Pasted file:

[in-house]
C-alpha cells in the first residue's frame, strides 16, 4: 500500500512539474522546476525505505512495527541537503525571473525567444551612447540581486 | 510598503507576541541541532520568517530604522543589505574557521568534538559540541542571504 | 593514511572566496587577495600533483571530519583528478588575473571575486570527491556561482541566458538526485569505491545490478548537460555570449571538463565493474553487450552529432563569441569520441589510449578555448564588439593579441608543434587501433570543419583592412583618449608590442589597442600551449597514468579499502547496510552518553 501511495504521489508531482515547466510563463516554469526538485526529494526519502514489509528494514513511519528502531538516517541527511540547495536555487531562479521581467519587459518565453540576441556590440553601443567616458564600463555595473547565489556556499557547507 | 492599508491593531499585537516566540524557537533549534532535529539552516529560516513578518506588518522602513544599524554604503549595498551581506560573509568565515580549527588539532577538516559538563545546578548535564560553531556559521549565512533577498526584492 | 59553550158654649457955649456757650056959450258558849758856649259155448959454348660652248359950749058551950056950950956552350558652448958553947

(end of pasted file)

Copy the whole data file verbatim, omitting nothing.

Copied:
[in-house]
C-alpha cells in the first residue's frame, strides 16, 4: 500500500512539474522546476525505505512495527541537503525571473525567444551612447540581486 | 510598503507576541541541532520568517530604522543589505574557521568534538559540541542571504 | 593514511572566496587577495600533483571530519583528478588575473571575486570527491556561482541566458538526485569505491545490478548537460555570449571538463565493474553487450552529432563569441569520441589510449578555448564588439593579441608543434587501433570543419583592412583618449608590442589597442600551449597514468579499502547496510552518553 501511495504521489508531482515547466510563463516554469526538485526529494526519502514489509528494514513511519528502531538516517541527511540547495536555487531562479521581467519587459518565453540576441556590440553601443567616458564600463555595473547565489556556499557547507 | 492599508491593531499585537516566540524557537533549534532535529539552516529560516513578518506588518522602513544599524554604503549595498551581506560573509568565515580549527588539532577538516559538563545546578548535564560553531556559521549565512533577498526584492 | 59553550158654649457955649456757650056959450258558849758856649259155448959454348660652248359950749058551950056950950956552350558652448958553947